This blog is in recess. New contributions will still appear from time to time and new contributors are welcome. Check out orienteering.org.nz and the facebook o scene for your regular online orienteering fix.

Friday, 31 January 2014

Sprint Auckland Day


Auckland Orienteering Club is hosting an Ultra-Sprint event at Cornwall Park on Saturday 1 Feb, but with a few twists this year.  There are no control descriptions. Instead there is a dot in the middle of the control circle identifying the exact location of the control.  There is an artificial (man-made) maze to contend with.  There will be some dummy controls to try to trick you and a mis-punch will not disqualify you, but will add 30 seconds to your time for each error.

Three races will be held to qualify for the finals each being around a kilometre long with runners getting to chose when they start and which of the three courses to run as long as all are completed by a certain time.  The final mass start race is for the top 4 in each grade to decide the winners.

On Sunday, marks the return of Sprint Auckland Day.  15 one kilometre races in one day as a group of self-supported orienteers make their way across Auckland’s parks and schools.  Will be excellent!

Tuesday, 28 January 2014

Tasmania - Keep it at the back of your mind

Check out the World Cup map from 1988 on the World of O


Sprint Canberra Maps

She's been doing a lot of orienteering lately.  Visit Lizzie's Digital Orienteering Map Archive (DOMA) for some interesting maps.  Including downloads from her new watch!

http://ogang.org/doma/index.php?user=lizziei




Embarrassing Mistakes

Yep. We've all done them. And this last weekend gave me another good'un to add to my list.

Coming through the spectator pivot for the first time in Sprint Canberra race 4, I completely missed the taped run through. Instead heading straight off to the next control. it was only 100m later that I suddenly realised, and not wanting to ruin the whole week of races, I did an about turn and completed the run through to the cheers of the thousands* watching. I lost 45s or so, but kept myself in the race. And as a complete surprise to me, and a prime example of why you should never give up, I still ended up winning both that race, and the series.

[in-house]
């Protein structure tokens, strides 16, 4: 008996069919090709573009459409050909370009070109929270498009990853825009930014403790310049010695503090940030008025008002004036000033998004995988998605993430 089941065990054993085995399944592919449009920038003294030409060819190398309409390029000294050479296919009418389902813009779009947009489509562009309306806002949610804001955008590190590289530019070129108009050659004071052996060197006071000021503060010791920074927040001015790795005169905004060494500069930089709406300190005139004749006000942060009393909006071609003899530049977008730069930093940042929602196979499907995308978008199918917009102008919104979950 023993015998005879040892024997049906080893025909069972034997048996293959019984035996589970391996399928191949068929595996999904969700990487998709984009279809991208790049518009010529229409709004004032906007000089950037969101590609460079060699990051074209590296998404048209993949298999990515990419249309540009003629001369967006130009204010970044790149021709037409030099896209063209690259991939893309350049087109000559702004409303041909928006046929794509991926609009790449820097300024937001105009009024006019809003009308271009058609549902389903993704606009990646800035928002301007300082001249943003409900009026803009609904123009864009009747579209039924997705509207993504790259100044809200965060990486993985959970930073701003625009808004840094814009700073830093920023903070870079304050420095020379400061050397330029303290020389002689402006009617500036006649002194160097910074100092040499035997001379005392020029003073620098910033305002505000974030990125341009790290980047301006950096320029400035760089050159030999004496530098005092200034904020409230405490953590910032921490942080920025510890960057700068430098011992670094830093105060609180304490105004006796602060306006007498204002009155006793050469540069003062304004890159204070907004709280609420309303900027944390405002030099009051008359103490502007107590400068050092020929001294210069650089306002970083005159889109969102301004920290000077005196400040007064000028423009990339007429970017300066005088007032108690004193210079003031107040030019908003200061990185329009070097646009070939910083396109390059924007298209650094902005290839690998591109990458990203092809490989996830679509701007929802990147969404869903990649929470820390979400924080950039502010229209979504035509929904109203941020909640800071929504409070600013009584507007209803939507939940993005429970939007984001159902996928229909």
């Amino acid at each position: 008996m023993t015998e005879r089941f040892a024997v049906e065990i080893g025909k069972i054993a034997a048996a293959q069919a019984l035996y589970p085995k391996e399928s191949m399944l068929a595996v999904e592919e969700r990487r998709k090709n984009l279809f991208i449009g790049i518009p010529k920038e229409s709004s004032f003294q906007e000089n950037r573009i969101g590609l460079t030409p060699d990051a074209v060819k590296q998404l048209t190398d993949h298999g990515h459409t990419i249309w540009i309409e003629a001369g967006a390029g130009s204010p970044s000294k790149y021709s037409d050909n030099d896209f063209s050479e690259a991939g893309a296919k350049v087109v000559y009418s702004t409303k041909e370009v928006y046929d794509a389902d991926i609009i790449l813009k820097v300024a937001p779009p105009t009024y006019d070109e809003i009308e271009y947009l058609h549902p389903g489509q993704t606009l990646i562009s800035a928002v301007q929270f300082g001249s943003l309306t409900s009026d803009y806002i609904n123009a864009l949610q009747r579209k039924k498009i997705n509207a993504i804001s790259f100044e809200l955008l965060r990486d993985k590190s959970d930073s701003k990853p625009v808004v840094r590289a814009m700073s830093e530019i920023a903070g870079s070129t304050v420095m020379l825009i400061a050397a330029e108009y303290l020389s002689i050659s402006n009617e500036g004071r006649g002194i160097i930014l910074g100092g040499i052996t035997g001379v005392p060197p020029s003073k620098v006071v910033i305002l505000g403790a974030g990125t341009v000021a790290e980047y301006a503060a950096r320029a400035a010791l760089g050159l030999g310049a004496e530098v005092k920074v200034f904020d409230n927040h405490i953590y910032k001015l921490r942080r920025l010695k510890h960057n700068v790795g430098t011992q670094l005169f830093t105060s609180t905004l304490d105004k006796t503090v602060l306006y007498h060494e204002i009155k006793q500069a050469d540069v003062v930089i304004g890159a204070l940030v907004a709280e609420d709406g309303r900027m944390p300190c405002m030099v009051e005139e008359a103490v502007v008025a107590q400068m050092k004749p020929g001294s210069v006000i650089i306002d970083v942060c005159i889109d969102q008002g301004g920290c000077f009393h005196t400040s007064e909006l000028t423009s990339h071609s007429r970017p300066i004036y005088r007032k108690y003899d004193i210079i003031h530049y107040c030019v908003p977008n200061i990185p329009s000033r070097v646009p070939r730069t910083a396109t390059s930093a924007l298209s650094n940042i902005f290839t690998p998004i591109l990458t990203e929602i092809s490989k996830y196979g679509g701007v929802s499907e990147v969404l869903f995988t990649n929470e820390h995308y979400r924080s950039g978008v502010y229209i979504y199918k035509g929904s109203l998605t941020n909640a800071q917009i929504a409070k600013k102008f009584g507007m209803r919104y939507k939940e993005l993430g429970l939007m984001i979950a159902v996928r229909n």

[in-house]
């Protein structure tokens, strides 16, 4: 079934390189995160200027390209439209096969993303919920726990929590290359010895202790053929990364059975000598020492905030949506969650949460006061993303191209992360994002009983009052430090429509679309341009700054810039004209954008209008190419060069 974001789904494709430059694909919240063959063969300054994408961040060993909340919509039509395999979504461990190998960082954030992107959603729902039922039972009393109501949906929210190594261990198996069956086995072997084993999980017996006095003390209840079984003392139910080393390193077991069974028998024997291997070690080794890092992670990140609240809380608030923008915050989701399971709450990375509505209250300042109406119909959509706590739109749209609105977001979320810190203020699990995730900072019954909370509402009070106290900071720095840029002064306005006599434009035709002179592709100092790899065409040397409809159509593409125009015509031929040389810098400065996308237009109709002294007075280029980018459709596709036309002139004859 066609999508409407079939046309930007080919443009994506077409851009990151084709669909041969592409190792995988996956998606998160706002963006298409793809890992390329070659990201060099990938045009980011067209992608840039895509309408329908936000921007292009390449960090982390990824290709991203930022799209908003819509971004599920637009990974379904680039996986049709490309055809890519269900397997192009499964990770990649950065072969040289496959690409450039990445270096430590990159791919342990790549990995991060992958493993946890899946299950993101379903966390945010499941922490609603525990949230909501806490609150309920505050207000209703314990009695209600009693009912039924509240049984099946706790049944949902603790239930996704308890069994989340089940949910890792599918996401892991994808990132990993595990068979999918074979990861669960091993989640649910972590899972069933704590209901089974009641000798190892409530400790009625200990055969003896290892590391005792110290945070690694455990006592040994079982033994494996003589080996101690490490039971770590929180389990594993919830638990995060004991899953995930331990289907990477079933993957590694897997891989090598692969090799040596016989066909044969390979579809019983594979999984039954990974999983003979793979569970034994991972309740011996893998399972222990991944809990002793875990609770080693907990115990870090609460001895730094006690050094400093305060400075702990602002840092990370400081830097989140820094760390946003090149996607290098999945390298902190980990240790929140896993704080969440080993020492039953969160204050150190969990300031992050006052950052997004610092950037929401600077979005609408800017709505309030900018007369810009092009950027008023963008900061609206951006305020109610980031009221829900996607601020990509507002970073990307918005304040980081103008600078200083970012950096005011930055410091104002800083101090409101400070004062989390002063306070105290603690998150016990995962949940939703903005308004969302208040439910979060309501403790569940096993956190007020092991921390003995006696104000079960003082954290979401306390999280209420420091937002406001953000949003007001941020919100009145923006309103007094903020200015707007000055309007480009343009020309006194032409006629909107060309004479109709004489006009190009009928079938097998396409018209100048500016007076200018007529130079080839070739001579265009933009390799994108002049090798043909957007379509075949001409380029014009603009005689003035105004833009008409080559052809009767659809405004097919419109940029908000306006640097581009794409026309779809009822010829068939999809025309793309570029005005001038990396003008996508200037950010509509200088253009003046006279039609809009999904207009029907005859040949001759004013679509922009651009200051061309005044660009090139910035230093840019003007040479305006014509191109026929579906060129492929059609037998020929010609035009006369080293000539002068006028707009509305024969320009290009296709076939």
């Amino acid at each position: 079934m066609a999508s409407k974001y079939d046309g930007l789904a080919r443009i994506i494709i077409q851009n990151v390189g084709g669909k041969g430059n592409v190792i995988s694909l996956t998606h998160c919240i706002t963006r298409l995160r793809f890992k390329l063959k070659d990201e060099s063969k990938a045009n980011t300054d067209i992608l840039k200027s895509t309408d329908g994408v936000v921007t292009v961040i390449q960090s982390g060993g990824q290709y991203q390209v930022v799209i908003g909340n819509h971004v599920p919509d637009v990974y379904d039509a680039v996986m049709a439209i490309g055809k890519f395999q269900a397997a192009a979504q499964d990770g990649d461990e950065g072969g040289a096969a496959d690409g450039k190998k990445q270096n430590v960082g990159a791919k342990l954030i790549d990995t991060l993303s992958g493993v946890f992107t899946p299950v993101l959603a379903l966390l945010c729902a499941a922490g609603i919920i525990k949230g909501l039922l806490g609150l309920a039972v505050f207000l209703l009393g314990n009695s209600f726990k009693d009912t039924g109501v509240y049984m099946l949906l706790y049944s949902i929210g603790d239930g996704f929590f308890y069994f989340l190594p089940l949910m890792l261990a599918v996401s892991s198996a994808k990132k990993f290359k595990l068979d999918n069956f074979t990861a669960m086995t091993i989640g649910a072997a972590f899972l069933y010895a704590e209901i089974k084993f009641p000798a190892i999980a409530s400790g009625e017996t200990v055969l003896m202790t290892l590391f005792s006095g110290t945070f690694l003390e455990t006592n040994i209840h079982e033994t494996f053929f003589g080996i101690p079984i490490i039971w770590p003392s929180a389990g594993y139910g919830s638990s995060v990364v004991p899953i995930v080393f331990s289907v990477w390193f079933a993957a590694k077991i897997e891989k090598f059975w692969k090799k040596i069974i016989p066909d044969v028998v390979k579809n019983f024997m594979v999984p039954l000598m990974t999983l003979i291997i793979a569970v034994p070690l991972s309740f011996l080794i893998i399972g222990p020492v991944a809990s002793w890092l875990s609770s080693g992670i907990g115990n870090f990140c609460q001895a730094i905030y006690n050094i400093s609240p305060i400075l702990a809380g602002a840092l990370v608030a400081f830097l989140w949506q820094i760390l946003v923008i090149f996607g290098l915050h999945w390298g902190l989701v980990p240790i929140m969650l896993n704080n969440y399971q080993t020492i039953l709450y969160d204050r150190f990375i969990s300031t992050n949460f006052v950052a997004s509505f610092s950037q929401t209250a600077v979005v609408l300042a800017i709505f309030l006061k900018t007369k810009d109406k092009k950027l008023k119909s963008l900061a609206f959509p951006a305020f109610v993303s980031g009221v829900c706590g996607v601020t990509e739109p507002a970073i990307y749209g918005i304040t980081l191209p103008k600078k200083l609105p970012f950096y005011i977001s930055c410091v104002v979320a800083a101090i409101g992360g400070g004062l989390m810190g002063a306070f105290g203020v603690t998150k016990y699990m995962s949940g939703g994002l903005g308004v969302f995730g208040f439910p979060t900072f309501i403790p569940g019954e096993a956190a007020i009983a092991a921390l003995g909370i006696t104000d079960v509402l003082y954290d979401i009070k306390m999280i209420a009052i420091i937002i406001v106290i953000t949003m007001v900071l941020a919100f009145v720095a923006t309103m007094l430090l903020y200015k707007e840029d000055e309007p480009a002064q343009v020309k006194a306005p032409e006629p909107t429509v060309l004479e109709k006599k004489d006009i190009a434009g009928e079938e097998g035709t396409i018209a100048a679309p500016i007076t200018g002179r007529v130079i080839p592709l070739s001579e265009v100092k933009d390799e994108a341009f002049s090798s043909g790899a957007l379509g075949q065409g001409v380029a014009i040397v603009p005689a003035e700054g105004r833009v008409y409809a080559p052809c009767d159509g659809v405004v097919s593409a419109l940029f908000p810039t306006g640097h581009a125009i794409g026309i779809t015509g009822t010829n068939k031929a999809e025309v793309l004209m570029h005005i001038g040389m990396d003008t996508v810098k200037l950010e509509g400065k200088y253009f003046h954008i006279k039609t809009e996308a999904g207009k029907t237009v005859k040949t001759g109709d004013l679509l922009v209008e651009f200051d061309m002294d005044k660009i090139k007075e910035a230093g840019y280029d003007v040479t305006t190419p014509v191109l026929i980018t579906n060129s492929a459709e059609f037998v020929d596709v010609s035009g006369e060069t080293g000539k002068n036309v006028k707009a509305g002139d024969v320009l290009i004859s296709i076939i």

boo boo.
But why did the mistake happen? Were there warning signs? And what could I have done to avoid it?

I've given numerous talks to juniors about the dangers of spectator legs, and techniques to deal with the distractions. And up until now, they've worked for me (some people might disagree here - but previous mistakes for me have been post-spectator and have had other main driving factors). So what happened?

The first and easiest thing to do of course, is blame the course! ;)  Yes, the map is confusing, there's lines everywhere. Yes, the tape was poorly set up - starting a good 20m away, and well off to the right from the control and where I was running. And Yes, those who had the short butterfly first headed in the direction of the taped run through anyway, so weren't likely to miss it the 2nd time - so no chance of a dsq for them.

But. I'd read about the compulsary run through in the bulletin. It was there on my control descriptions. And the commentator had even mentioned it pre-race! At the end of the day, everyone is in the same position  (or should be, perhaps not here due to the butterfly and what order you have it). In any case, it's up to the competitor to remember, and get it right.

So what were my warning signs? I've identified a number of contributing factors:
1. I (thought I'd) seen Rachel Effeney ahead of me. We started together, so I knew she'd be ahead on time. Mistake One, worrying about someone else's race, not my own. (and it turned out it wasn't her anyway...)
2. I'd made a mistake on #13, (due to running faster to try and catch Rachel).